Writer: William Shakespeare
Reviewer: Paul Ackroyd
This is a production of Shakespeare’s classic love tragedy stripped down to its bare essentials. Played in the confined studio space of the Old Red Lion Theatre against black walls and with a black floor set dressing is a couple of large black boxes and a few pieces of trellis. The costuming is modern but unelaborate. There are no complicated stage effects, no fake blood and the daggers are clearly stage props that could do little harm. But none of this matters for this play is about telling a story, as the prologue and epilogue remind us, and this the cast do to great effect. The dialogue is clear and the characters are well portrayed and differentiated. In such a small theatre space the cast are never far away from the audience and every expression is clearly visible. This requires acting of the highest degree of commitment which this young cast delivered …. we could see that Juliet’s tears were real.
Grassroots Shakespeare make much of their adherence to original practices particularly the lack of the director and gender blind casting. The absence of a director was not noticeable, the staging was effective and the cast made the best use of the limited space they had. The scenes flowed effortlessly into each other and the way the bedroom morphs into the mausoleum at the end of the play is particularly good. The gender blind casting is only evident in two characters; Lucas Livesey’s male Lady Capulet is a believable older woman and Alex Bedeward gives a delightful, playful portrayal as a female Benvolio. While the gender blind casting works well the age blind casting does not. This play is about the conflict between the generations and it loses some of its impact when the parents and their children are clearly played by actors in the same age group.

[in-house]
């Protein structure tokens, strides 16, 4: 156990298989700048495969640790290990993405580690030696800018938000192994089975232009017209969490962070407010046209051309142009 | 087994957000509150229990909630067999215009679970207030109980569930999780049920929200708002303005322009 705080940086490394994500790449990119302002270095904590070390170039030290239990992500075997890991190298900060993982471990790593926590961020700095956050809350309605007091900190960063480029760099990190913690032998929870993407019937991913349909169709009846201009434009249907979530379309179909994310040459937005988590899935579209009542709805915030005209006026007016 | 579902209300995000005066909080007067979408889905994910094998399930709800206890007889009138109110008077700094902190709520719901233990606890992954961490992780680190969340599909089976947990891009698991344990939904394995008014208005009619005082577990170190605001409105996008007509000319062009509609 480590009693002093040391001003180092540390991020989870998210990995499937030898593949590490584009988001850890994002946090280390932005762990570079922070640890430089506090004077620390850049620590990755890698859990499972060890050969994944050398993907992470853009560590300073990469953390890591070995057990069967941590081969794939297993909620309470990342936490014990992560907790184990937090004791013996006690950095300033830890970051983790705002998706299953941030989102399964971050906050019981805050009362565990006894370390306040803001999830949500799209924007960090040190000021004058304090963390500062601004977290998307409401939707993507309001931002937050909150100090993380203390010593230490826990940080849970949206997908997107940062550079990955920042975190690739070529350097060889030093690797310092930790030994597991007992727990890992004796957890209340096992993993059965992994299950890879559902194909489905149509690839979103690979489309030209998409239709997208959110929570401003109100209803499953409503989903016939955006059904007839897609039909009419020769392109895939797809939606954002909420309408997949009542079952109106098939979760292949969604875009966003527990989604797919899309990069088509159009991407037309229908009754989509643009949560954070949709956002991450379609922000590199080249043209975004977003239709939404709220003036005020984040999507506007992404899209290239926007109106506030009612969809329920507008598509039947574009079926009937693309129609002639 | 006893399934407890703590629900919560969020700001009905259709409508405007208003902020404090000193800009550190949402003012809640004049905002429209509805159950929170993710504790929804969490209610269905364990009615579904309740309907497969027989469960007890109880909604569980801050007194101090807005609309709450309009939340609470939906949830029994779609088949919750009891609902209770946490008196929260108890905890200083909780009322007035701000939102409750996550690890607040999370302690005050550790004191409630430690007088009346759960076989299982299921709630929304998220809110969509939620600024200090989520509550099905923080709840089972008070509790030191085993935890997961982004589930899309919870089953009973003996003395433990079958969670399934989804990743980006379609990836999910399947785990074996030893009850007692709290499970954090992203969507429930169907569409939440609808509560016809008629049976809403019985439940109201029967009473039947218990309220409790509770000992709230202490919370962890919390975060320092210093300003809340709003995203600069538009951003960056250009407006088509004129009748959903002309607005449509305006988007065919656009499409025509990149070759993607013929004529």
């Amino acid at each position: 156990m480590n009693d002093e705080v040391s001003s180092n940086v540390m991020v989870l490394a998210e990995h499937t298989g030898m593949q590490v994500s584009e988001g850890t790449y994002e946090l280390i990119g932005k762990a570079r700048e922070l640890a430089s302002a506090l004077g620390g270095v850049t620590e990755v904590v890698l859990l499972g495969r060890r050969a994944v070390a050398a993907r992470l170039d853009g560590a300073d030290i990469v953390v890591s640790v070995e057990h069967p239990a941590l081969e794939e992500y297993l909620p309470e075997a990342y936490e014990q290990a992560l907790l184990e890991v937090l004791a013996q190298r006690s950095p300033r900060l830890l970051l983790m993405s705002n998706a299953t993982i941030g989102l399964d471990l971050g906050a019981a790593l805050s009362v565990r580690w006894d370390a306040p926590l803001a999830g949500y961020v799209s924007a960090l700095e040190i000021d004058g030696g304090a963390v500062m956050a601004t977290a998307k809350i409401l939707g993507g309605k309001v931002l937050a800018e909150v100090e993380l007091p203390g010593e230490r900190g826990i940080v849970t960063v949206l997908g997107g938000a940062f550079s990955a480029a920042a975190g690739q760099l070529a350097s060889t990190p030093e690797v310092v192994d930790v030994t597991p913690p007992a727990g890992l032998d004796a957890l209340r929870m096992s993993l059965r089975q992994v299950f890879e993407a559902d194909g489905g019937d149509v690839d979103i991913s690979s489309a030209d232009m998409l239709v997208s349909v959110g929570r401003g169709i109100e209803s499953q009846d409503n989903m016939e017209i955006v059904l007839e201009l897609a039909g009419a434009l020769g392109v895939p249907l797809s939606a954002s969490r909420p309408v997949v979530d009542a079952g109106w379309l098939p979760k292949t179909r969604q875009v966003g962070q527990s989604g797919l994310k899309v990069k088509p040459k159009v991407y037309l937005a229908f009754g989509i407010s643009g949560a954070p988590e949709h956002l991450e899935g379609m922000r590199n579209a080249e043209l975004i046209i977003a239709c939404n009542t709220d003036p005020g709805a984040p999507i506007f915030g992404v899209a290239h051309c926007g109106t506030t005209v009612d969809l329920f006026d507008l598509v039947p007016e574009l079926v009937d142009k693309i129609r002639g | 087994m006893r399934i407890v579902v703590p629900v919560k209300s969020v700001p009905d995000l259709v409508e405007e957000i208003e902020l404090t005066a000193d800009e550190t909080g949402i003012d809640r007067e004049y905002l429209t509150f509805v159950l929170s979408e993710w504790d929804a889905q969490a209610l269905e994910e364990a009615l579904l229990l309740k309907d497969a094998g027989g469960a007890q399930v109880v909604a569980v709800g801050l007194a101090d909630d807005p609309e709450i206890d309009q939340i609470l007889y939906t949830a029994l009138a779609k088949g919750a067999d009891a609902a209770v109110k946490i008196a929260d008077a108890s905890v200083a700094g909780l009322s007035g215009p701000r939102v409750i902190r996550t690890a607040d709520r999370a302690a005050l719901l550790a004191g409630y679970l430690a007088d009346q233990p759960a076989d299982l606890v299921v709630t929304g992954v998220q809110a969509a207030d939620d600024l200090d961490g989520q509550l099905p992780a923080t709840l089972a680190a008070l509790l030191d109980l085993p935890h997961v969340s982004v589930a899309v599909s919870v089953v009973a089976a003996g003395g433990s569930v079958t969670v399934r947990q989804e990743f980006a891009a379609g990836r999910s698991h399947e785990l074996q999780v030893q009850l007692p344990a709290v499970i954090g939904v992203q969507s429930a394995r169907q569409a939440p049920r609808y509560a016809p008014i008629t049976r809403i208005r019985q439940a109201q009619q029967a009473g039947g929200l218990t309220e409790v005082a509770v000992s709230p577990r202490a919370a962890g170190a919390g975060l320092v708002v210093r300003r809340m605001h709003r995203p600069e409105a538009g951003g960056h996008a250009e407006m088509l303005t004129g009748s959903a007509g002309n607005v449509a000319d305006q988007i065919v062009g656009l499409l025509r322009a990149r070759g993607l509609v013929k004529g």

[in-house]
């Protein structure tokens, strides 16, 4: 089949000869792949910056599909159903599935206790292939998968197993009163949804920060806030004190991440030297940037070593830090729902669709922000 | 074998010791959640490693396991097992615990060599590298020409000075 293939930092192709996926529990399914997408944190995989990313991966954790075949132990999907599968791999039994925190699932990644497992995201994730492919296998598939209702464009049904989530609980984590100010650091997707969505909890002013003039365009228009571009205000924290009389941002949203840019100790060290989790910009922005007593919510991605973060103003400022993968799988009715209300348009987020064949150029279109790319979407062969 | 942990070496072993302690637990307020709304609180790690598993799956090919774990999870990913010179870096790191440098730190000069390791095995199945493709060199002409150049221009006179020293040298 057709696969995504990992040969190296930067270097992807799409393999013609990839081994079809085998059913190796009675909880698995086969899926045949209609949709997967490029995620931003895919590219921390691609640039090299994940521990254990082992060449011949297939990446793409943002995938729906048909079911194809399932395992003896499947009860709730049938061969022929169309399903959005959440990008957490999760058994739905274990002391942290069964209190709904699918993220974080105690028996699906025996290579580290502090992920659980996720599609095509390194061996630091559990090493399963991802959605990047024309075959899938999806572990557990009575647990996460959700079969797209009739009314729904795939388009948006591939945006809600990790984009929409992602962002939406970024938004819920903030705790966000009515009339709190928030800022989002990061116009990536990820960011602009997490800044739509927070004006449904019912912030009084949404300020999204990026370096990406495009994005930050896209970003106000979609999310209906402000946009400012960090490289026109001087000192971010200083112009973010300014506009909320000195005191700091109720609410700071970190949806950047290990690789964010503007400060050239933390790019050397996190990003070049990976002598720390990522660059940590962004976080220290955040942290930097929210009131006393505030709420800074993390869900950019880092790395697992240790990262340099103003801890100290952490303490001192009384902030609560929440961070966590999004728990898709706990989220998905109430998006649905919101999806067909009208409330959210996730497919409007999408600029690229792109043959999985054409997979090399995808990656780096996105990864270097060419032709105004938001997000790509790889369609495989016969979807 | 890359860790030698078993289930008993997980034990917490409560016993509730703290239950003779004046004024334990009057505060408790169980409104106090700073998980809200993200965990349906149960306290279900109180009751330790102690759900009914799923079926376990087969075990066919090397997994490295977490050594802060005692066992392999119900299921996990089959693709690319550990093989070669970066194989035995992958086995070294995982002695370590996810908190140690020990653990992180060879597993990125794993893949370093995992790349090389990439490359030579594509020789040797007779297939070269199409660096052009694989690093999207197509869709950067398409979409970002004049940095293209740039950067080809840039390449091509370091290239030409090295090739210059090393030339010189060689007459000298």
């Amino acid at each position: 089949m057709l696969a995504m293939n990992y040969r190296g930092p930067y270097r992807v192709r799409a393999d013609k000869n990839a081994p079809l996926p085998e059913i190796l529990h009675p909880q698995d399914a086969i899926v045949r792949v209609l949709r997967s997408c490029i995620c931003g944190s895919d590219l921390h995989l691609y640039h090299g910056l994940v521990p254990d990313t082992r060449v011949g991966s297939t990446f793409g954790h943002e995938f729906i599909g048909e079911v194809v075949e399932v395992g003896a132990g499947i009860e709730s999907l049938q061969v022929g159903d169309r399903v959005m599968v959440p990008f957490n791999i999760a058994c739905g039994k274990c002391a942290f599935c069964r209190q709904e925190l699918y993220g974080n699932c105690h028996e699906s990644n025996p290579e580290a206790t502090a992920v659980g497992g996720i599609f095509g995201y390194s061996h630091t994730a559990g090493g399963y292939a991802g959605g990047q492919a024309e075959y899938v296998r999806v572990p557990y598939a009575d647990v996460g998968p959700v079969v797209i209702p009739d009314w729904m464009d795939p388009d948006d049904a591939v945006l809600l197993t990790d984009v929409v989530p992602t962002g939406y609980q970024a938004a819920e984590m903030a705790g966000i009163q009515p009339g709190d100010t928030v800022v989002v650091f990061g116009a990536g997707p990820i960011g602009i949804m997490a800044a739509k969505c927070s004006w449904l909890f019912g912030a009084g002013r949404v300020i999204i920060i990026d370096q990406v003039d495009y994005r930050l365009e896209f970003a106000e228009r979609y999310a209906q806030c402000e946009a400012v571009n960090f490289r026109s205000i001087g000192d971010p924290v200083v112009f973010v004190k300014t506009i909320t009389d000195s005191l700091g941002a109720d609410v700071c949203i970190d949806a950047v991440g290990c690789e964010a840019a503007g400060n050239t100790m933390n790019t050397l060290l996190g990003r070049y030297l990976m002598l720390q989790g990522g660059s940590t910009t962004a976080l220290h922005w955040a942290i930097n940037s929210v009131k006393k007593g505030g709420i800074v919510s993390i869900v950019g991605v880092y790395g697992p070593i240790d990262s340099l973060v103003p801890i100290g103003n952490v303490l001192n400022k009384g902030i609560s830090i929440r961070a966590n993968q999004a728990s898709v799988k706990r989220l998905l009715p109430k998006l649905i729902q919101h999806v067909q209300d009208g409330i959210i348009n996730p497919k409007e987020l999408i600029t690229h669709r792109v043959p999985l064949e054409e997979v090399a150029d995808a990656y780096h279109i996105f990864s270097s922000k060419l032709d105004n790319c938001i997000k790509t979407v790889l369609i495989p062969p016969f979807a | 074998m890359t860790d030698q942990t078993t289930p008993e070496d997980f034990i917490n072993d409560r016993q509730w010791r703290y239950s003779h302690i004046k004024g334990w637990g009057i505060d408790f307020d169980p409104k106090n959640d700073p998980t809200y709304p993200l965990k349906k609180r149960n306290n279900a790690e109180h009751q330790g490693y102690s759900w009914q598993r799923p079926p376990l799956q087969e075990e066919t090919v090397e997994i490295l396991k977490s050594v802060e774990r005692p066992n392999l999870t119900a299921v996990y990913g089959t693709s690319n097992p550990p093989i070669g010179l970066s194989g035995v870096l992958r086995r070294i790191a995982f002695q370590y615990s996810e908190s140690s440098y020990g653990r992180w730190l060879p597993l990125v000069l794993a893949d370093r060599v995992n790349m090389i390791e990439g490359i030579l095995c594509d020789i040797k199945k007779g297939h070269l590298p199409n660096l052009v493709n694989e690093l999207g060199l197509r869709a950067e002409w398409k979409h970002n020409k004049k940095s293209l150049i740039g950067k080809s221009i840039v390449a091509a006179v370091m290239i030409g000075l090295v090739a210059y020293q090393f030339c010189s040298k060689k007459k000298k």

In this play the rôles of the Nurse and Friar Laurence are among the most interesting giving the actors plenty of interpretive scope ; Nicola Fox exploited the humour and distress of the Nurse to although again would have been more effective had she been played as rather older. James Swanton gave us a lanky, ungainly Friar exploiting his expressive facial muscles to excellent effect: his distress at the end of the play at the rôle that he had played in bringing about the tragic outcome was heart-rending.
Once again Grassroots Shakespeare have demonstrated their ability to produce intelligent, unadorned and accessible Shakespeare.